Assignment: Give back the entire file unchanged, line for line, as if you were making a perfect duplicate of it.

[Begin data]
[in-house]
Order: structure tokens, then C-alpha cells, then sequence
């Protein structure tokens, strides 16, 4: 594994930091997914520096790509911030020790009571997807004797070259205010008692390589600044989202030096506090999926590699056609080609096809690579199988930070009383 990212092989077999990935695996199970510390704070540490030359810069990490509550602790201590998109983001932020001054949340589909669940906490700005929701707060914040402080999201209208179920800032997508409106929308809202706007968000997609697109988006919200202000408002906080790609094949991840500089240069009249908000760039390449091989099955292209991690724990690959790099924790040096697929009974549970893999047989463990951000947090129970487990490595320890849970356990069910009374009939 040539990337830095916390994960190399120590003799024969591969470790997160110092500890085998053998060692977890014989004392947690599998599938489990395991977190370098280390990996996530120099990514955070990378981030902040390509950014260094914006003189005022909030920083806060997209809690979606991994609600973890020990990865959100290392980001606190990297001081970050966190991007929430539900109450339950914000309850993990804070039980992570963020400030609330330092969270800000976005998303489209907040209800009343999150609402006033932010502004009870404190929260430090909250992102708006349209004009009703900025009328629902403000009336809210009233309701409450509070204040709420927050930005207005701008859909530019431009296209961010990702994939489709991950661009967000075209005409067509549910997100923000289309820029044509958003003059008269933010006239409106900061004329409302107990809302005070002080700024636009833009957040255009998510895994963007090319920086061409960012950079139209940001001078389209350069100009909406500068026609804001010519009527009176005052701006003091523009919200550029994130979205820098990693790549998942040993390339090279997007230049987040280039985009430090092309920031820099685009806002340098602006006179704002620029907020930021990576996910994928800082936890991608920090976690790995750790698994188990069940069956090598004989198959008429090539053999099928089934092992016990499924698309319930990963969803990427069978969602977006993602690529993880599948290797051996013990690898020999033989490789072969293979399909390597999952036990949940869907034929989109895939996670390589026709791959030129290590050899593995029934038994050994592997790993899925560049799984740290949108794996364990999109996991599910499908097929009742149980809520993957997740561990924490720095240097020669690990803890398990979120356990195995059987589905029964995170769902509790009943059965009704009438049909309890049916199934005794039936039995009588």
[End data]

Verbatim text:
[in-house]
Order: structure tokens, then C-alpha cells, then sequence
């Protein structure tokens, strides 16, 4: 594994930091997914520096790509911030020790009571997807004797070259205010008692390589600044989202030096506090999926590699056609080609096809690579199988930070009383 990212092989077999990935695996199970510390704070540490030359810069990490509550602790201590998109983001932020001054949340589909669940906490700005929701707060914040402080999201209208179920800032997508409106929308809202706007968000997609697109988006919200202000408002906080790609094949991840500089240069009249908000760039390449091989099955292209991690724990690959790099924790040096697929009974549970893999047989463990951000947090129970487990490595320890849970356990069910009374009939 040539990337830095916390994960190399120590003799024969591969470790997160110092500890085998053998060692977890014989004392947690599998599938489990395991977190370098280390990996996530120099990514955070990378981030902040390509950014260094914006003189005022909030920083806060997209809690979606991994609600973890020990990865959100290392980001606190990297001081970050966190991007929430539900109450339950914000309850993990804070039980992570963020400030609330330092969270800000976005998303489209907040209800009343999150609402006033932010502004009870404190929260430090909250992102708006349209004009009703900025009328629902403000009336809210009233309701409450509070204040709420927050930005207005701008859909530019431009296209961010990702994939489709991950661009967000075209005409067509549910997100923000289309820029044509958003003059008269933010006239409106900061004329409302107990809302005070002080700024636009833009957040255009998510895994963007090319920086061409960012950079139209940001001078389209350069100009909406500068026609804001010519009527009176005052701006003091523009919200550029994130979205820098990693790549998942040993390339090279997007230049987040280039985009430090092309920031820099685009806002340098602006006179704002620029907020930021990576996910994928800082936890991608920090976690790995750790698994188990069940069956090598004989198959008429090539053999099928089934092992016990499924698309319930990963969803990427069978969602977006993602690529993880599948290797051996013990690898020999033989490789072969293979399909390597999952036990949940869907034929989109895939996670390589026709791959030129290590050899593995029934038994050994592997790993899925560049799984740290949108794996364990999109996991599910499908097929009742149980809520993957997740561990924490720095240097020669690990803890398990979120356990195995059987589905029964995170769902509790009943059965009704009438049909309890049916199934005794039936039995009588």